An Intended Journey
by Andrew Kaye
I feel like we’re looking at photos from the 1980s.” The potted lemon plant nods in agreement on the terrace outside.
Mehdi’s easy smile widens. “That’s because we are. Well, we’re looking at photos of them as kids – ”.
“No,” I shoot back. “They were born in the ‘90s. It’s their current photos that look dated. Like they’re extras in a Blondie video.” I roll my eyes, sigh and notice my mind wandering. I’m not looking for instant success, but this is trickier than I imagined it would be.
Ruminations rush in; I consider whether meditating more will steel me for the year ahead. I wonder whether I’ll get enough credit for once again finishing the washing up. Whether I’ll be a good Dad.
It’s been two months since we started consulting egg donor databases. The serious contenders – the fertility clinics that we need to choose between, not the egg donors – are located in Portland, Oregon and San Diego. We’re being chased, if not daily, then far too often: to make a decision about which clinic we’ll enter a life-changing (and forming) relationship with, and which college student or cancer rehabilitation nurse we’d like to work with to be the biological mother of our child. ‘To work with’: a euphemism one often hears in the world of assisted reproduction.
The ‘Oxford Blue’ sky deceives with its stains of cotton clouds. It’s chilly out there. Cacti sit on the terrace dining table like Buddhas in repose. Our view is of a neatly preserved lawn, but beyond, the Mediterranean churns. Our friend, Lamia, warned us that the wind could be ferocious here. Almería lies in the distance, a good ten kilometres further down the coast to the east. Not that we’ve been able to visit, not as this Third Wave of the novel Coronavirus breaks so close to the bay.
The egg donors we’re scrolling through seem to be located across the States, while others live in locations as diverse as Chile and Hawaii. With pixelated photos of their adolescence as one of our aids, their unapologetic grins and haystacks of strawberry blonde hair hide a thousand stories – of bartenders struggling in the current financial climate, and of hard-working young women who seem certain they never want to have ‘children of their own’. The women we come across are invariably kind, or so it seems. Some describe themselves as ‘goofy’. Others stare out from images that bear little resemblance to the photos posted on the cover page of their profiles. Perhaps some of them have had cosmetic surgery. It’s no crime. I was considering it once.
We’re engaged in a most peculiar pursuit. Mehdi and I are attempting to create life, in the middle of a pandemic, with the assistance of women in the United States we can’t physically meet. A month ago, we were still in Paris, before we settled here in Spain. We made an appointment to have our sperm analysed at a fancy laboratoire in the Trocadero quartier, close to the Tour d’Eiffel. Fifty per cent of fertility problems in heterosexual couples are connected with the male partner, but why is it that we only really hear about women not being fertile? The lab wanted to check the ‘morphology’ of our spermatozoa. I had to look up what ‘morphology’ meant on Google.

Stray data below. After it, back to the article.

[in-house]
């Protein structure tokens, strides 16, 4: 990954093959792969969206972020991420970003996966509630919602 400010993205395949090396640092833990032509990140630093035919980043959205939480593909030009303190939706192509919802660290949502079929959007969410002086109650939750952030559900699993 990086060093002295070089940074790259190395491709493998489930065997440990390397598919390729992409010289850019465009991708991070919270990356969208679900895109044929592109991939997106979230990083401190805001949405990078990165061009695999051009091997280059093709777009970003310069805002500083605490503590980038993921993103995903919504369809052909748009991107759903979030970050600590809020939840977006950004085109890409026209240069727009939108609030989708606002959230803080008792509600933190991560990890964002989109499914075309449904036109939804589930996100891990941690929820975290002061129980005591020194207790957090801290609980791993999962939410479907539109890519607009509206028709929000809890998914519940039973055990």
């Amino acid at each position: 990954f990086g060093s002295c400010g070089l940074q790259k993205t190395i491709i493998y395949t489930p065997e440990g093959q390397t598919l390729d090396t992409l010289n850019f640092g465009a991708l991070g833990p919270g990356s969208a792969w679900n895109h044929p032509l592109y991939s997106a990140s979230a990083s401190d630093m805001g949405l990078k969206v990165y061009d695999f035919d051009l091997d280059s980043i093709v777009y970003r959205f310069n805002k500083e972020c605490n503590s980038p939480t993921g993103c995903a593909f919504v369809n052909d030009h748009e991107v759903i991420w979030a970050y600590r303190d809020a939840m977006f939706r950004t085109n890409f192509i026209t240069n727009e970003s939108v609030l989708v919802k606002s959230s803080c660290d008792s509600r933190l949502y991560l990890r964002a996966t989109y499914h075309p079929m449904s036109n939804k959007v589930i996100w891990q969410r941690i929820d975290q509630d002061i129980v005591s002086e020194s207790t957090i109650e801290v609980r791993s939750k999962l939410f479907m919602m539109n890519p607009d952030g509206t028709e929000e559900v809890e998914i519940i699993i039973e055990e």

I was summoned to a small windowless room with a stiff-backed, blue-coloured consulting chair. The nurse asked me in French whether I understood the lab’s instructions. I nodded but imagined I’d possibly missed something in translation. She explained I needed to press a switch to advise her when I was ‘done’. I couldn’t get aroused. The internet connection was patchy and the Tim Tales’ video of a young Venezuelan guy giving fellatio to a muscly German top hardly got me in the mood. The longer I took to achieve an erection, the hotter the room felt. I heard the whispered exchanges of clinic staff in the corridors close by. Surely someone else needed the room soon, I stressed. When I handed over the tube with the tiniest droplet imaginable, I apologised in unconvincing French. A handsome, ginger-haired doctor around Mehdi’s age peered over, probably used to the stench of embarrassment.
Minutes later, comparing notes about our experiences, and thirsty after our unsexy communion with a test tube and a packet of sanitary wipes, Mehdi and I found a Franprix supermarket where we attempted to squeeze some mandarins at the orange juice counter. Again, it felt like hard work. I giggled as the orange juice spurted out in fits and bursts. I kid you not, but Simply Red’s Holding Back the Years came on the store sound system. I played Simply Red a lot when I studied for my GCSEs, but I didn’t want to listen to them now.
If I think back to the 1990s, my teenage years offered many welcome comforts. I was lucky to be brought up by loving, if slightly complicated, parents. My sisters and I grew up in a household full of hugs and home-cooked dinners. As a hypersensitive child, though, I was also conditioned to feel discomfiting self-doubt. I’d read Dad’s copy of the Evening Standard, lying with my face facing the TV set on the husky living room carpet. For some reason, I would fixate on a regular advert the paper used to run with bold type in scarlet red. It highlighted fixes men could find for problems achieving an erection. Perhaps I’m remembering this incorrectly now, but I think there was a helpline advertised for men living with HIV. I absorbed the content as if it was subliminally cautioning me, as a gay boy – ‘that I must find a girlfriend by the time I’m eighteen’; and ‘that I mustn’t masturbate so much’.